This is what Newsom should have said when the recall movement started, according to Joe Matthews

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Governor Newsom’s focus on the negative during the recall campaign was a missed opportunity for California unification, suggests Joe Mathews. Photo by Shutterstock.

Gov. Gavin Newsom and his GOP rivals have inundated California voters with worrisome visions of the state's future should the “other side” win. Newsom’s approach might turn out to be the right one if he pulls off a victory. 

In the end, columnist Joe Mathews says it’ll be an ugly win with damaging effects for the state. He wishes Newsom would have taken a different approach by embracing the recall.  

Op-ed column by Joe Mathews 

This is the speech that Gov. Gavin Newsom should have given during the recall campaign.

This recall is strange. But there’s one recall that’s even stranger.

That’s the recall Mexican President Andrés Manuel López Obrador wants. He’s demanding a national vote on whether he himself should be removed from office. 

When I first heard about this self-recall, I laughed. Then I asked myself: What constitutes victory when you seek to recall yourself? When your self-recall succeeds and you are forced out, or when the people insist you remain in office? 

Then it hit me: A self-recall is the ultimate win-win (which is why Lopez Obrador’s opponents won’t give him a vote.) So why didn’t I think of this self-recall thing first?

In retrospect, you could make the case that I should have welcomed the recall. I could have said that this isn’t the governorship I promised you, or the governorship I imagined. More than 65,000 Californians are dead of COVID-19. School closures have damaged our children. Businesses and jobs have been lost. I’ve done my best to respond in big, creative ways. When I’ve screwed up, I’ve tried to fix my mistakes. My fellow Californians are my boss, and they have every right to make a change. 

Honestly, if I had to do it again, I would have embraced the recall right after the French Laundry news broke. Perhaps I could have robbed the recall of its momentum if I had said: I take the blame for all the state’s problems. Now let’s focus on solving them. 

Instead, I’ve added to the political conflict that is making it so hard to get everyone vaccinated and to convince people across the spectrum to come together to address the crises we face.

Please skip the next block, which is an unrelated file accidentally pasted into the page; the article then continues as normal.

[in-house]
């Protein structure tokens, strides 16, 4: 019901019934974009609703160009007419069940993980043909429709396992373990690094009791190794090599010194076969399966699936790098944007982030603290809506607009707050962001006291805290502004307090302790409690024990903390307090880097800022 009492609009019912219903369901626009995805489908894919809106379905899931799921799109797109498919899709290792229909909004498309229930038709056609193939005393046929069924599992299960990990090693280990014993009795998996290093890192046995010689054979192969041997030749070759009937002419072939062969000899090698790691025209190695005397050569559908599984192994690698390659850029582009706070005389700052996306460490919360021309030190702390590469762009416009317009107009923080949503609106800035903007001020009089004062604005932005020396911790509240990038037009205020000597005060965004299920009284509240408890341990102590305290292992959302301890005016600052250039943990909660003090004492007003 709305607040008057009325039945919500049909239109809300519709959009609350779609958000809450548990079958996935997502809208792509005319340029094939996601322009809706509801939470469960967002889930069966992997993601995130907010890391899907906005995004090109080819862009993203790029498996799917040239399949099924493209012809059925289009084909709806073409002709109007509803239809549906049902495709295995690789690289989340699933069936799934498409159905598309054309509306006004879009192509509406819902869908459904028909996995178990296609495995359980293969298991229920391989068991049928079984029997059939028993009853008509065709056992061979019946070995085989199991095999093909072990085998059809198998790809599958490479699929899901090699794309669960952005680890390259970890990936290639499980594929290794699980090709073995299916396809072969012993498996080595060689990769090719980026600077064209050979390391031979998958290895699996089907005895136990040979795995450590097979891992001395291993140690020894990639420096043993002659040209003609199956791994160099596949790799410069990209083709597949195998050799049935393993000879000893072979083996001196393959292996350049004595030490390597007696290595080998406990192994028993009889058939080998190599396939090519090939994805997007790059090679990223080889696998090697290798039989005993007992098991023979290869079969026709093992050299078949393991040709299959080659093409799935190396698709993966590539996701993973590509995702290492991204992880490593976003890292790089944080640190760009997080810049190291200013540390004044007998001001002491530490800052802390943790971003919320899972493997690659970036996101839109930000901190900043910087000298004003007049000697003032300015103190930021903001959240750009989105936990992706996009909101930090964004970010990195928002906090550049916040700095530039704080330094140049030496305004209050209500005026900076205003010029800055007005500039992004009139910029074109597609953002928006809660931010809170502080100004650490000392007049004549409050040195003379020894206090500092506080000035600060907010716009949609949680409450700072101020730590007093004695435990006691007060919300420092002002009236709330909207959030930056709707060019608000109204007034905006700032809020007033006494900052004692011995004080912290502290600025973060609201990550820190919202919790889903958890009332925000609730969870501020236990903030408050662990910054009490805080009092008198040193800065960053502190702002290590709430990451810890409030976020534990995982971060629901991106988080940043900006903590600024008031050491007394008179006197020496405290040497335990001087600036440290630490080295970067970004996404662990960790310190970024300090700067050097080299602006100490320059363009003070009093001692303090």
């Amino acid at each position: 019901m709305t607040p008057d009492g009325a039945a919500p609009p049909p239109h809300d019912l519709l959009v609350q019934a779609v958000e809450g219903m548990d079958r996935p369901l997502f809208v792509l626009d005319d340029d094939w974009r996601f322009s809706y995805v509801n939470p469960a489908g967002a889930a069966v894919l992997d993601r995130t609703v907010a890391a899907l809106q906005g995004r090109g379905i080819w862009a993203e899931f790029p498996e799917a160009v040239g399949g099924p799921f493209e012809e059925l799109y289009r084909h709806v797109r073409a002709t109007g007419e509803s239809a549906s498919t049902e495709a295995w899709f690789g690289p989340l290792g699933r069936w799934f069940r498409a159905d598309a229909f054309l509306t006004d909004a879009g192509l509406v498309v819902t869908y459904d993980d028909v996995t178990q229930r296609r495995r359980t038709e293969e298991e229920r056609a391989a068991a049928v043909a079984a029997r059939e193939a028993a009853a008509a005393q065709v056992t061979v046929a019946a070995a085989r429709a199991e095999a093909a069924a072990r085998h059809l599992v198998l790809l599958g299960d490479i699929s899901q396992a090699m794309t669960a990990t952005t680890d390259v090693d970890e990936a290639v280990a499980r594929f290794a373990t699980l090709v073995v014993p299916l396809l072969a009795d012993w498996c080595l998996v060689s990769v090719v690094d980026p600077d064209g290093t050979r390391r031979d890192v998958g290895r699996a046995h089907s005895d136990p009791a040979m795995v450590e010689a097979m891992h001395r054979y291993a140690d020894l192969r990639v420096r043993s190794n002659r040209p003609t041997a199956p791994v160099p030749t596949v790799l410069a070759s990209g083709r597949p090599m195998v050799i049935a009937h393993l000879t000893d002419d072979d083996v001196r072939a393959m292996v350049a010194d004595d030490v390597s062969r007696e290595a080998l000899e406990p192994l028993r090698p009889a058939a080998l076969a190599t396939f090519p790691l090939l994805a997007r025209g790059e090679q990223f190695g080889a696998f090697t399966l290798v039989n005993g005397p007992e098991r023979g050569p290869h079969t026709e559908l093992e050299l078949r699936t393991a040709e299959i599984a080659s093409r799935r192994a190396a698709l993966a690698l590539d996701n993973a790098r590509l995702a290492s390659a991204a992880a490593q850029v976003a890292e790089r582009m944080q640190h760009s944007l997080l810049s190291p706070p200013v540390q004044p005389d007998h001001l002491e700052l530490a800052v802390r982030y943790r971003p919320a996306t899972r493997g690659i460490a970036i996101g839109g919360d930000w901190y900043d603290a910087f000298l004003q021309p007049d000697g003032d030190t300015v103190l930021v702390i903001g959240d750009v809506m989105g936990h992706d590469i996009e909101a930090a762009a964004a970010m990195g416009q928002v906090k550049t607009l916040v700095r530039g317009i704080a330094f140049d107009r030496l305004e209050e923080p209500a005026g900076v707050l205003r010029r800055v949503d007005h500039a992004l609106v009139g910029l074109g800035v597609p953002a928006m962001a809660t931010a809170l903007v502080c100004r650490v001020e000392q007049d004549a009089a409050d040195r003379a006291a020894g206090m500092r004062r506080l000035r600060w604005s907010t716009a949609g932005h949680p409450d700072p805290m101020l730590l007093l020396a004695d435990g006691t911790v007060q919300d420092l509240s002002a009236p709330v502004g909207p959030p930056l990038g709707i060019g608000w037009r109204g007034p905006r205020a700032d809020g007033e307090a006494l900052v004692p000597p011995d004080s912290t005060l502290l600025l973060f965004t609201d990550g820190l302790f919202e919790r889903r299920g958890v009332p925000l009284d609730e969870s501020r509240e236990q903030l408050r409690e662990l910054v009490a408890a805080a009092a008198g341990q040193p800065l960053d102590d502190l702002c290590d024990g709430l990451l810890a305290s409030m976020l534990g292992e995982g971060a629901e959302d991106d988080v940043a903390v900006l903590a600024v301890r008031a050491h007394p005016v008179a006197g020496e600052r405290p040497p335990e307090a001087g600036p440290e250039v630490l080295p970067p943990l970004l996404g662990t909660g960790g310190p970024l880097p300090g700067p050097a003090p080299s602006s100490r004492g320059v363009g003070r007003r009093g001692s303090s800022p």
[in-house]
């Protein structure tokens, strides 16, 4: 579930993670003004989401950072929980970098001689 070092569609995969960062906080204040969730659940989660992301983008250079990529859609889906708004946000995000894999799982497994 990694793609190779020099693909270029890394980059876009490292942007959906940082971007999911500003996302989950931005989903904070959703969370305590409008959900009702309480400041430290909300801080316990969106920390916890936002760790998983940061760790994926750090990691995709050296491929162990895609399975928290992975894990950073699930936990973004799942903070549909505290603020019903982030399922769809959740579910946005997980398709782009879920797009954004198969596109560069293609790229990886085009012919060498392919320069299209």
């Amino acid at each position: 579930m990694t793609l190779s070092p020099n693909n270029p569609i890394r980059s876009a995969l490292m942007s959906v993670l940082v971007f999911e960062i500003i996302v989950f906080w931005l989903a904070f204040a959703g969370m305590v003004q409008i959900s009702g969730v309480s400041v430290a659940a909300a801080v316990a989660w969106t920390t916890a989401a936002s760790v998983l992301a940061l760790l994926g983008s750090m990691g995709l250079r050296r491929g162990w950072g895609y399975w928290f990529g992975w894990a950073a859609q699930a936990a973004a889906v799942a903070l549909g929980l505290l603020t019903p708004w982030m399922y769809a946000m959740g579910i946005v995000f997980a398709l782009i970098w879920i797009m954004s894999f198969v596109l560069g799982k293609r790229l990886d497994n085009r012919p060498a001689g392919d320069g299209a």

While my negative campaign seems likely to help me survive this vote, it’s been a mistake to attack the motives of those who support the recall. The more than 1.7 million Californians who signed petitions are not all Trumpers acting in bad faith. They are our neighbors, and we need them now — as partners in ending the pandemic.

I also regret discouraging any of my fellow Democrats from running to succeed me. I love California, and this state’s success means more to me than my own career, which is why I should have recruited a candidate of my own to run as my replacement. I should have given my supporters a clear choice on the second question on the ballot, and that should have been the person I would most trust to lead this state, if the majority of voters no longer want me doing the job.

My messaging around the recall and the contest to replace me has helped poison this election, making it harder to achieve the higher turnout I need to keep the governorship. When you tell people an election is illegitimate, it’s harder to get them to vote in it.

Let me close with one argument for voting no, and keeping me in office, that you probably haven’t heard. But it’s the one that touches my own lived reality.

The truth is that my own life will be better if I get recalled. I could give up the endless headaches of dealing with California’s many crises and go back to my fabulous home and loving family (who will no longer get criticized for their every masked or unmasked move). I’ll have no shortage of opportunities to make even more money in various business ventures across this state. If I am recalled by a tiny margin, and my Republican replacement is ineffective and unpopular, I could attempt a political comeback — perhaps even in next year’s gubernatorial election.

I understand that many of you want to punish me. But if that’s your goal, recalling me isn’t the best way to do it. The harshest punishment you could hand down would be to keep me in this crazy job, to force me to keep governing an ungovernable state, and to make me continue to preside over a California apocalypse that never ends.

Joe Mathews writes the Connecting California column for Zócalo Public Square.




Chery Glaser


Darrell Satzman